By Simon Martin
A chill wind swept Pyongyang's Kim Il-Sung Square but the thousands of dancers were undeterred as they twirled to lively music from loudspeakers. So what were the songs about? Love? Marriage? Heartbreak?
"This one is about Vinalon," my official minder told me.
For those unfamiliar with one of the most bizarre nations on earth, Vinalon is a synthetic textile hailed as one of the wonder products of North Korea. Most of the song & dance numbers were, unsurprisingly, about the Kim dynasty, which has ruled for three generations with an iron fist since the country’s founding in 1948. "Hurrah for Generalissimo Kim Il-Sung" and "Safeguard Supreme Commander Kim Jong-Un with our Lives" were some of the catchier titles.
Even so, the dancers -- with their outsized Korean appetite for life -- appeared to be thoroughly enjoying themselves.
AFP Photo/Pedro Ugarte
North Korea dominated my six-year stay in Seoul, and a five-day trip to Pyongyang in April this year was the highlight of the assignment. But like most other Seoul correspondents, I wished I could spend more time writing about "nice" rather than "naughty" Korea, as one Australian paper dubbed the two halves of the tragically divided peninsula.
The North's nuclear and missile programs -- and its strident military threats -- regularly top the international news agenda. However, I often felt South Korea was the real story. A country left in abject poverty and ruin when the Korean War ended in 1953 transformed itself into a global economic powerhouse and, even more impressively, discarded decades of dictatorship to build a lively democracy.
Unlike its impoverished northern neighbor, still stuck in a Stalinist time warp which has produced an entire malnourished and stunted generation, the South is constantly changing and reinventing itself. A country once seen as unwelcoming to foreigners now has more than 1.1 million residents from overseas. One out of every 10 marriages in 2009 was an international match.
A nation which long clung to traditional gender stereotypes seems likely to elect its first woman president come December. South Korea is the world's biggest shipbuilder, Hyundai/Kia is the world's fifth largest carmaker, the hallyu (Korean wave) of pop culture has swept through Asia and the United Nations chief is a Korean. The country even came fifth in the medals standings at the London Olympics.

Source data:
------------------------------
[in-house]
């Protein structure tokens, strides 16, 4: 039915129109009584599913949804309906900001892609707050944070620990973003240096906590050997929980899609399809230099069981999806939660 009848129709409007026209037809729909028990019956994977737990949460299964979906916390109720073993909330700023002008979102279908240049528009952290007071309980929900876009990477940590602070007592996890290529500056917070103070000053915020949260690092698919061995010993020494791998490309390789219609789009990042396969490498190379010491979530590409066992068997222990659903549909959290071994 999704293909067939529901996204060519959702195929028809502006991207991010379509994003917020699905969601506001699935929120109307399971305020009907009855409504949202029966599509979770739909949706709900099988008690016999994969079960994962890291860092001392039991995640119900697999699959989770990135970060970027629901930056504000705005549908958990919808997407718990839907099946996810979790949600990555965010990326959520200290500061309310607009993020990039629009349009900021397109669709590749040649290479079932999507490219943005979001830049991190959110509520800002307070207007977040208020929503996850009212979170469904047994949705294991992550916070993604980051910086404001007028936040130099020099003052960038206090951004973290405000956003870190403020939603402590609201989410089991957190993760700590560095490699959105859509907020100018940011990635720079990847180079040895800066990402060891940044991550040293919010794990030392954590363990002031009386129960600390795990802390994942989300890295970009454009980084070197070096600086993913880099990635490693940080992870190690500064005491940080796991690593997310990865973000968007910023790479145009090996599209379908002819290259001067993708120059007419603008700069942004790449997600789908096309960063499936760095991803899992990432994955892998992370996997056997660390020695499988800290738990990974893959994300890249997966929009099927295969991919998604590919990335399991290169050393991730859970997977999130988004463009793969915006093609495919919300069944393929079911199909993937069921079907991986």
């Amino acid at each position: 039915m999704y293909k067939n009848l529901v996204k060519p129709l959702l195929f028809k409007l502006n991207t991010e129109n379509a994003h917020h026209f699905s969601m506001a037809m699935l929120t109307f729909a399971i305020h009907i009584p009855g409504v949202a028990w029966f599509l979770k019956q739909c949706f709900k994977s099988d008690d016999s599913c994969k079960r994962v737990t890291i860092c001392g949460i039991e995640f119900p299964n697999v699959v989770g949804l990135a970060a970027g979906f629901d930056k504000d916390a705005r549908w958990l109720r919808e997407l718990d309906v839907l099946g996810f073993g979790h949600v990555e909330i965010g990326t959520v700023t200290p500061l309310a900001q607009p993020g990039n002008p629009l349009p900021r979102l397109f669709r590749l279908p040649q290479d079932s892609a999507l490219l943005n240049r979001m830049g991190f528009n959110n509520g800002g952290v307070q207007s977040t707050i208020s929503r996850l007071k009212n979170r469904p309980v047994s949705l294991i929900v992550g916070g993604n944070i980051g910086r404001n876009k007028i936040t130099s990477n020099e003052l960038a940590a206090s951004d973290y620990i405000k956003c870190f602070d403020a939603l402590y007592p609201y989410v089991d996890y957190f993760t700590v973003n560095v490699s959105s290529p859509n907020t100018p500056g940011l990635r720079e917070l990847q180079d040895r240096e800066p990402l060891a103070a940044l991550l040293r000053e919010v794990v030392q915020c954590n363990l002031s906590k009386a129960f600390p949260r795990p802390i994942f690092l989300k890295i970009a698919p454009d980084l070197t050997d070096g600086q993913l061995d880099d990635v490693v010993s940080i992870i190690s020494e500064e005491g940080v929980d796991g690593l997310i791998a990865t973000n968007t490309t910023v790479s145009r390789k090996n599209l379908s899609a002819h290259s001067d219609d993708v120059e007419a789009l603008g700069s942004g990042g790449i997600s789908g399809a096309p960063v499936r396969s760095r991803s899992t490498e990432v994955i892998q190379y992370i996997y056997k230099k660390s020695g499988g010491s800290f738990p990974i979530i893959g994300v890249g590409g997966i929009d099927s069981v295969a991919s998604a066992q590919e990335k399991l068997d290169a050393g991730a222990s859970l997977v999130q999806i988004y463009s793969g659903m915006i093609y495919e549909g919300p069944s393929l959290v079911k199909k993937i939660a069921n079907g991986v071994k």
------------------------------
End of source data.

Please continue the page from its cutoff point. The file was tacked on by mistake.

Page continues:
AFP Photo/Pedro Ugarte
Samsung is an example. It began life in 1938 as a trading company with 40 employees and is now the world's biggest technology firm with some 200,000 staff worldwide. And many people in the West still think it's a Japanese firm.
South Korea, with some justification, frets that it still doesn't get the international attention it deserves. The Presidential Council on Nation Branding, whose official title is thought to be unique, works to develop the country's "soft power" and influence. But South Korean stocks, and indeed the whole country, battle a "Korea discount" -- an undervaluation due to perceived risk, mainly from the North.
Never was this more apparent than on November 23, 2010, when the North fired a barrage of artillery shells onto a South Korean border island, killing two marines and two civilians in the first such strike since the Korean War.
The shock and anger were palpable on the streets of Seoul. Tensions remain high despite the death of Kim Jong-Il and the emergence of an apparently more open and affable leader, in the substantial shape of his youngest son.
AFP Photo/Jung Yeon-Je
Parsing the North's true intentions from an unparagraphed 2,000-word report by its official KCNA news agency is one of the challenges of the Seoul job. Do they REALLY want to wipe out the "rat-like group of South Korean puppets"? Should I be reaching for the alert key?
It makes good copy. But I and most other correspondents who spent any time here would be happy to settle for the peace the Korean people deserve.